|Publication number||US7136881 B2|
|Application number||US 09/738,368|
|Publication date||Nov 14, 2006|
|Filing date||Dec 15, 2000|
|Priority date||Dec 15, 2000|
|Also published as||US20020078256, US20070005610|
|Publication number||09738368, 738368, US 7136881 B2, US 7136881B2, US-B2-7136881, US7136881 B2, US7136881B2|
|Inventors||Byron C. Gehman, David G. Robinson|
|Original Assignee||International Business Machines Corporation|
|Export Citation||BiBTeX, EndNote, RefMan|
|Patent Citations (11), Referenced by (8), Classifications (10), Legal Events (4)|
|External Links: USPTO, USPTO Assignment, Espacenet|
1. Field of the Invention
The present invention generally relates to the management of directory events, and more particularly relates to the synchronization and ordering of directory events in a highly distributed directory environment.
2. Description of the Related
A directory service provider server controls any manipulation of data stored within a master directory database as requested by a directory client. For each data manipulation, the directory service provider server transmits an event notification describing the data manipulation to all directory clients. The performance of the directory service provider server an manipulating daut stared withip the master directory database in accordance with numerous received requests from one or mare directory clients can be impeded as the directory service provider server concurrently attempts to transmit corresponding event notifications to all of the directory clients. This is particularly true when the directory service provider server is also receiving new data manipulation requests from directory clients.
Also, in a highly distributed environment where numerous directory clients have registered to receive directory events, the processing overhead for event notification by the directory service provider server can become significant. This will not only affect the directory service provider server's processing of event notifications, but potentially other processes in the environment as well.
Additionally, transmission of an event notification by the directory service provider server to a directory client can arrive to the directory client a significant amount of time before the manipulated data has been replicated by the master directory database in all replicate directory databases. A directory client may therefore futilely attempt to access a corresponding replicate directory database for the manipulated data prior to the master directory database's replication of the manipulated data into that particular replicate directory database.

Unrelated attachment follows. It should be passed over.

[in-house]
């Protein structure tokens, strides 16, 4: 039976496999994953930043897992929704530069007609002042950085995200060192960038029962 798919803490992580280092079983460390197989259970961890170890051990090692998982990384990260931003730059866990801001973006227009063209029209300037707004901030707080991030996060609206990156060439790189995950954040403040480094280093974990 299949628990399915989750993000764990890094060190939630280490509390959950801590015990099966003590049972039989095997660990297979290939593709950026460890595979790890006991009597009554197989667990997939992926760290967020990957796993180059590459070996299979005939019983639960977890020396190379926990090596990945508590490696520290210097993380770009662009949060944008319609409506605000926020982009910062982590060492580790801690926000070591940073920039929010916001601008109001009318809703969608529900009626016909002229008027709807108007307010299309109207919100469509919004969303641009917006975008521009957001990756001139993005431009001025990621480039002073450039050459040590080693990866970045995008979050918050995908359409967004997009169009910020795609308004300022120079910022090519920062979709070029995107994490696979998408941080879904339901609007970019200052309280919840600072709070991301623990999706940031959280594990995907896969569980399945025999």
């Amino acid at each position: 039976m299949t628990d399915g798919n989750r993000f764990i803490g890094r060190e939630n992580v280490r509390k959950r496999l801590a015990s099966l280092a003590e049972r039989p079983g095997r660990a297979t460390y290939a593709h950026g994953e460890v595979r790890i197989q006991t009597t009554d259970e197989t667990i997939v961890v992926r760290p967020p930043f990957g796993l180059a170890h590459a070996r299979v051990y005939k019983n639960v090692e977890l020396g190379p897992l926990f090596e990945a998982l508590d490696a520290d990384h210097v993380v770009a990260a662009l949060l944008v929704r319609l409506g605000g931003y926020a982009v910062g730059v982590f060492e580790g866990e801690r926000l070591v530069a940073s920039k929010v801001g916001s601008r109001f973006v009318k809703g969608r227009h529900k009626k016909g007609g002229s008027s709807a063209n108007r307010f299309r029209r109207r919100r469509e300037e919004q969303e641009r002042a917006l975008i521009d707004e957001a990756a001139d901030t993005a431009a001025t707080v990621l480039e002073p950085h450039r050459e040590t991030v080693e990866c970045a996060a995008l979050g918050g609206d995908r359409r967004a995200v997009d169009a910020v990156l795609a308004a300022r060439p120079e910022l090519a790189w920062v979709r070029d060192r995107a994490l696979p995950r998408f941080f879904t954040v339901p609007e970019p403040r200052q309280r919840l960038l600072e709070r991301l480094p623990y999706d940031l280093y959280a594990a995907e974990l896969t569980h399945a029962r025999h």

The computer industry is therefore continually striving to improve upon the processing of directory events in a distributed environment.
One form of the present invention is a directory event method. A directory service provider server is operated to perform a data manipulation within a master directory database. An event master server is operated to assign a sequence number to the data manipulation, and to store the sequence number within the master directory database.
A second form of the present invention is a directory event system comprising a master directory database, a directory service provider server, and a event master server. The master directory database is operable to store data. The directory service provider server is operable to manipulate the data. The event master server is operable to assign a sequence number to any manipulation of the data within the master directory database by the directory service provider server.
A third form of the present invention is a computer program product in a computer useable medium. The computer program product comprises a means for monitoring a first queue for a modified message; a means for assigning a first sequence number to said modified message when said modified message is within said first queue; a means for storing said first sequence number within a master directory database; and a means for providing an event message including said first sequence number and an event notification.
The foregoing forms and other forms, features and advantages of the invention will become further apparent from the following detailed description of the presently preferred embodiments, read in conjunction with the accompanying drawings. The detailed description and drawings are merely illustrative of the invention rather than limiting, the scope of the invention being defined by the appended claims and equivalents thereof.